Many people on the Spectrum report Affective Flattening (sometimes referred to as “Blank Affect”). This means giving minimal signs of their emotional state. So don’t assume that someone really is calm when they appear to be.


SPD can cause people to act in ways that don’t conform to the most strict gender norms. The most obvious examples are boys who have long hair because short hair feels bad and girls who have really short hair because long hair feels bad. There are lots of other examples such as boys who have a great aversion to dirt and girls who can’t wear cosmetics.

The gender norms are so strict that anyone who generally acts differently to other people is likely to do something that can be interpreted as being outside the range of accepted behavior for their gender.

If your child doesn’t conform well to gender norms you should consider whether it’s a sensory issue and also whether it’s an issue of just failing to emulate an NT well enough. You should also consider whether your ideas of gender norms are reasonable.

Of course there are Transgender and Genderqueer Aspies. If you suspect that your child really doesn’t fit the gender norms then it’s best not to question them about it, alexithymia makes any such conversations unpleasant and creepy.


It seems to be a common belief that parents should talk to their children about sex etc. I think that most Aspie kids would find that extremely creepy. The best thing to do is to just provide them with some books covering the relevant topics. Everything that they might need to know about sex is in a book somewhere.

It’s widely regarded that about 1/3 of the people on the Autism Spectrum are Asexual. Also it seems reasonably common for people on the Spectrum to be psychologically ready for a relationship at a later age than NTs. So if your child doesn’t have a straight relationship when you think they should then don’t assume that they are gay or bisexual and don’t try to force them to have a relationship on your schedule.

Alexithymia makes applying labels more difficult. So don’t focus on whether your child’s close friend is actually a girlfriend or boyfriend and whether that makes them straight, gay, or bisexual. Focus on whether they are with someone who makes them happy and inspires them to do good things.

Because Aspies tend to be literal a statement like “it’s OK to be gay” may be interpreted as “it’s not OK to be anything other than straight or gay“. So it’s best to be aware of the other possibilities, the LGBT Wikipedia page is a good place to start learning about such things.

Executive Function

It seems that ASDs are almost always associated with some degree of executive function disorder. Among other things this makes it difficult to plan things, get things done on time, and avoid playing computer games for an entire day. A written schedule with numbered points can help with this.

Aspies can be diagnosed with ADD or ADHD because of this which among other things can be used to preclude a later AS diagnosis (due to AS only applying to people who have not been diagnosed with anything else). Ritalin has been reported to help some Aspies, and caffeine works for me.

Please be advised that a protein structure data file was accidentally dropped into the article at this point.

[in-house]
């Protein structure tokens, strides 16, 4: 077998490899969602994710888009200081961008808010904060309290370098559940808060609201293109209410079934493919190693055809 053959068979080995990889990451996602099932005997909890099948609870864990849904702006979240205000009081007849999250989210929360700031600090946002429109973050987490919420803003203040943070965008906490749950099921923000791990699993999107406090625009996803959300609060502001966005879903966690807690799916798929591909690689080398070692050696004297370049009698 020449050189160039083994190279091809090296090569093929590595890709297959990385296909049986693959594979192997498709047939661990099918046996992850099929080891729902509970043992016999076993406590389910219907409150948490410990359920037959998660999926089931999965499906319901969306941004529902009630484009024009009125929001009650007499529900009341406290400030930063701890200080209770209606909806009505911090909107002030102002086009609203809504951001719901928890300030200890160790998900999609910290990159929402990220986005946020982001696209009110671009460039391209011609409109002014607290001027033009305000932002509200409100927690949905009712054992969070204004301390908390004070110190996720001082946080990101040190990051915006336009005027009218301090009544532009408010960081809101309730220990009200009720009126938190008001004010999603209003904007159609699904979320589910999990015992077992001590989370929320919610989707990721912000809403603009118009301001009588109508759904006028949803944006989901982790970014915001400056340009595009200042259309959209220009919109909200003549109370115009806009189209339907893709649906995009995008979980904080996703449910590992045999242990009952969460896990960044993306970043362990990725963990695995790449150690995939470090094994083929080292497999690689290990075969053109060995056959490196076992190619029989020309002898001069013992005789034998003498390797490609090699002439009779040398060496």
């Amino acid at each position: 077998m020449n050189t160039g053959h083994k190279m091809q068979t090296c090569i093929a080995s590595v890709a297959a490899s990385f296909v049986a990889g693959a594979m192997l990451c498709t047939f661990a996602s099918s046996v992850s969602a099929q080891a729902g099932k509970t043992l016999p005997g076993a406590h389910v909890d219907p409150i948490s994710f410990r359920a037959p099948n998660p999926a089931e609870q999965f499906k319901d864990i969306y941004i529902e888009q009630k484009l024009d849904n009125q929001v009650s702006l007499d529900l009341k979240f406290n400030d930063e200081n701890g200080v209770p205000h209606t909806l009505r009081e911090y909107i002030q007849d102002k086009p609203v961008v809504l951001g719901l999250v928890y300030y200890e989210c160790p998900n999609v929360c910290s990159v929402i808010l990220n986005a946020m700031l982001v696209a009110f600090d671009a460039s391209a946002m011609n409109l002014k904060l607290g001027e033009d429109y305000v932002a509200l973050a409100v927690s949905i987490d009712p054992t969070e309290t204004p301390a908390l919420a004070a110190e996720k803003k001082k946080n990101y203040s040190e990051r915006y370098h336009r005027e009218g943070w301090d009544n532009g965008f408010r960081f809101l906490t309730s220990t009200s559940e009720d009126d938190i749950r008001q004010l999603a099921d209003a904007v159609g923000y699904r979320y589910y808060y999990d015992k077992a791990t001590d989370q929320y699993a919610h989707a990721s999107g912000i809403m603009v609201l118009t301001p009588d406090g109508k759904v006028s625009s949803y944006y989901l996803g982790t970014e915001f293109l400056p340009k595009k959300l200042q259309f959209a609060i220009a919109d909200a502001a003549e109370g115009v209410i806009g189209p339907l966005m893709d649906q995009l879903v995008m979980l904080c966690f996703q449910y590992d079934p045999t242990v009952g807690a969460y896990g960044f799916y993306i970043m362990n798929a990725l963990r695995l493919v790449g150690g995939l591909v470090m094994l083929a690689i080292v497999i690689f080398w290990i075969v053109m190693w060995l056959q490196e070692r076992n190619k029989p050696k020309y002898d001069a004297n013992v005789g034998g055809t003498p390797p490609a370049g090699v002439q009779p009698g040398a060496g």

Aspies Need Space

Socialising requires more effort for people on the Spectrum, it’s draining and it’s not something that can be done all the time. You should expect that a typical school day will push an Aspie kid to their limit. When they get home they often won’t want to talk to their parents or anyone else, they will want to read a book, watch TV, or play computer games. Plan to allow them a certain amount of time to unwind after something like school. After school some young Aspie kids want to tell their parents about all the things they thought about during the school day, so there is quite a range of ways of unwinding after socially stressful events – but some way of relaxing and recovering is necessary.

There are reports of Aspies who really hated family holidays. Having their routine broken and being forced to spend a lot more time with their family than usual can be stressful. For a child in their late teenage years it’s a good option to allow them to stay home alone while the rest of the family goes on holiday. A week or two of minimal involvement with other people can be really relaxing and help them prepare for the next semester of school. Aspie kids tend not to have wild parties while their parents are away. :-#

Should the Parents be Assessed?

In most cases ASDs are genetic and inherited from a parent (there is research suggesting that in some cases it’s due to a de novo mutation but they comprise a small minority). Also it seems very rare to have asymptomatic carriers of ASD genes. So it’s best to assume until proven otherwise that at least one parent of an Aspie child is an Aspie.

An Aspie who gets diagnosed is probably going to do a much better job of parenting than one who is in denial, so I believe that geeky parents of Aspie kids really should get assessed.

I put this suggestion at the end because I know that some people will stop reading here.


Lisa wrote an informative post “Ten Things Everyone Should Know About Autism” that is worth reading [6].

Forums such as Aspies For Freedom [7] are good sources of information.

I have an Amazon astore with links to some books related to ASDs [8].

I appreciate suggestions for this document, but please note that I don’t want to write a book. I aim to provide a list of suggestions that allows parents to do a Google search or ask on forums for more information. If you have a suggestion for a significant addition to this then please write it up in a blog post and send me the URL.


Memlockd is a daemon that locks files into memory. Then if a machine starts paging heavily the chance of being able to login successfully is significantly increased. The default configuration will lock all the files needed for login to a Debian GNU/Linux system via the console or via ssh.